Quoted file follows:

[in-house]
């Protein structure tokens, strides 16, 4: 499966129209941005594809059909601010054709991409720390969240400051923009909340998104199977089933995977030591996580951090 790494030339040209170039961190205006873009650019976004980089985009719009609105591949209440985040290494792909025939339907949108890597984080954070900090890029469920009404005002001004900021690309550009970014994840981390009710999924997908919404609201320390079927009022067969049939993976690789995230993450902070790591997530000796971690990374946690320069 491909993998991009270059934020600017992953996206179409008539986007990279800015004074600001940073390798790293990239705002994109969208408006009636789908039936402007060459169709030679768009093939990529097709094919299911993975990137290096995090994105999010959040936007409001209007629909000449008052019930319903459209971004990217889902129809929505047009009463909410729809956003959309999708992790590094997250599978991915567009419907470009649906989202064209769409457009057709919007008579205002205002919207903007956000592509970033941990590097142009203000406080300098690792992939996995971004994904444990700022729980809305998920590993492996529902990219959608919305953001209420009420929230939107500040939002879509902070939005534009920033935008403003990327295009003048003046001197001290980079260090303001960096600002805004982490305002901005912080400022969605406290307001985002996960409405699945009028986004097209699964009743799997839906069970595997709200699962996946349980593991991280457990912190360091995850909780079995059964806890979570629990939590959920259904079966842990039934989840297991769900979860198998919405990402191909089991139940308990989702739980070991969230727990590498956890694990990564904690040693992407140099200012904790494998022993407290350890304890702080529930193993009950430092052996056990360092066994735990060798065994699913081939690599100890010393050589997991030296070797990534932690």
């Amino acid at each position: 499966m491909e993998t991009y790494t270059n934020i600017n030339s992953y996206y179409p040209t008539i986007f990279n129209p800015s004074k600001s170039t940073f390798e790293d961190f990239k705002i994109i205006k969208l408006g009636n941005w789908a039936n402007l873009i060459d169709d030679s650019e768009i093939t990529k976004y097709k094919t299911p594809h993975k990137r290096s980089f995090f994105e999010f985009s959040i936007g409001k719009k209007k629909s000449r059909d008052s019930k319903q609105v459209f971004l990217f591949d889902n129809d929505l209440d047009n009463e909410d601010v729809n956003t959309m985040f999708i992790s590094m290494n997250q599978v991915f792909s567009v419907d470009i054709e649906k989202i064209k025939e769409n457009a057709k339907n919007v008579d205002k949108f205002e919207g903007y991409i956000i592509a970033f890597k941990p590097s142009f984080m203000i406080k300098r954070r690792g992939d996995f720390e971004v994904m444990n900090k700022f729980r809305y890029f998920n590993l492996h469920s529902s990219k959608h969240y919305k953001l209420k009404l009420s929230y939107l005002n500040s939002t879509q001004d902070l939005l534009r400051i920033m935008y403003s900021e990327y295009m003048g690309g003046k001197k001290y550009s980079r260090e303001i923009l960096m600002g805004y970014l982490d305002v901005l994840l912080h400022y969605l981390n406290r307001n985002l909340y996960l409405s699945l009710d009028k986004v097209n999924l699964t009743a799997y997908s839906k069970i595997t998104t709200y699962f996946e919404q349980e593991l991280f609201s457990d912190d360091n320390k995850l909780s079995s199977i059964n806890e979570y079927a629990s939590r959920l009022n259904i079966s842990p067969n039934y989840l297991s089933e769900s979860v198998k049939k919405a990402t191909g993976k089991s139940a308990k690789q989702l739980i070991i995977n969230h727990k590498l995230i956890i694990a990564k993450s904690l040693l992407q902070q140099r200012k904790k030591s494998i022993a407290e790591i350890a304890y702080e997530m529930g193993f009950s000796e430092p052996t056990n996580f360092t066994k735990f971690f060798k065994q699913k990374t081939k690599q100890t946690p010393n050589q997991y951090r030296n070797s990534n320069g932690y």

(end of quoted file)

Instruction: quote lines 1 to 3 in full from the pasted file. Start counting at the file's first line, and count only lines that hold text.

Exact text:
[in-house]
């Protein structure tokens, strides 16, 4: 499966129209941005594809059909601010054709991409720390969240400051923009909340998104199977089933995977030591996580951090 790494030339040209170039961190205006873009650019976004980089985009719009609105591949209440985040290494792909025939339907949108890597984080954070900090890029469920009404005002001004900021690309550009970014994840981390009710999924997908919404609201320390079927009022067969049939993976690789995230993450902070790591997530000796971690990374946690320069 491909993998991009270059934020600017992953996206179409008539986007990279800015004074600001940073390798790293990239705002994109969208408006009636789908039936402007060459169709030679768009093939990529097709094919299911993975990137290096995090994105999010959040936007409001209007629909000449008052019930319903459209971004990217889902129809929505047009009463909410729809956003959309999708992790590094997250599978991915567009419907470009649906989202064209769409457009057709919007008579205002205002919207903007956000592509970033941990590097142009203000406080300098690792992939996995971004994904444990700022729980809305998920590993492996529902990219959608919305953001209420009420929230939107500040939002879509902070939005534009920033935008403003990327295009003048003046001197001290980079260090303001960096600002805004982490305002901005912080400022969605406290307001985002996960409405699945009028986004097209699964009743799997839906069970595997709200699962996946349980593991991280457990912190360091995850909780079995059964806890979570629990939590959920259904079966842990039934989840297991769900979860198998919405990402191909089991139940308990989702739980070991969230727990590498956890694990990564904690040693992407140099200012904790494998022993407290350890304890702080529930193993009950430092052996056990360092066994735990060798065994699913081939690599100890010393050589997991030296070797990534932690």
């Amino acid at each position: 499966m491909e993998t991009y790494t270059n934020i600017n030339s992953y996206y179409p040209t008539i986007f990279n129209p800015s004074k600001s170039t940073f390798e790293d961190f990239k705002i994109i205006k969208l408006g009636n941005w789908a039936n402007l873009i060459d169709d030679s650019e768009i093939t990529k976004y097709k094919t299911p594809h993975k990137r290096s980089f995090f994105e999010f985009s959040i936007g409001k719009k209007k629909s000449r059909d008052s019930k319903q609105v459209f971004l990217f591949d889902n129809d929505l209440d047009n009463e909410d601010v729809n956003t959309m985040f999708i992790s590094m290494n997250q599978v991915f792909s567009v419907d470009i054709e649906k989202i064209k025939e769409n457009a057709k339907n919007v008579d205002k949108f205002e919207g903007y991409i956000i592509a970033f890597k941990p590097s142009f984080m203000i406080k300098r954070r690792g992939d996995f720390e971004v994904m444990n900090k700022f729980r809305y890029f998920n590993l492996h469920s529902s990219k959608h969240y919305k953001l209420k009404l009420s929230y939107l005002n500040s939002t879509q001004d902070l939005l534009r400051i920033m935008y403003s900021e990327y295009m003048g690309g003046k001197k001290y550009s980079r260090e303001i923009l960096m600002g805004y970014l982490d305002v901005l994840l912080h400022y969605l981390n406290r307001n985002l909340y996960l409405s699945l009710d009028k986004v097209n999924l699964t009743a799997y997908s839906k069970i595997t998104t709200y699962f996946e919404q349980e593991l991280f609201s457990d912190d360091n320390k995850l909780s079995s199977i059964n806890e979570y079927a629990s939590r959920l009022n259904i079966s842990p067969n039934y989840l297991s089933e769900s979860v198998k049939k919405a990402t191909g993976k089991s139940a308990k690789q989702l739980i070991i995977n969230h727990k590498l995230i956890i694990a990564k993450s904690l040693l992407q902070q140099r200012k904790k030591s494998i022993a407290e790591i350890a304890y702080e997530m529930g193993f009950s000796e430092p052996t056990n996580f360092t066994k735990f971690f060798k065994q699913k990374t081939k690599q100890t946690p010393n050589q997991y951090r030296n070797s990534n320069g932690y």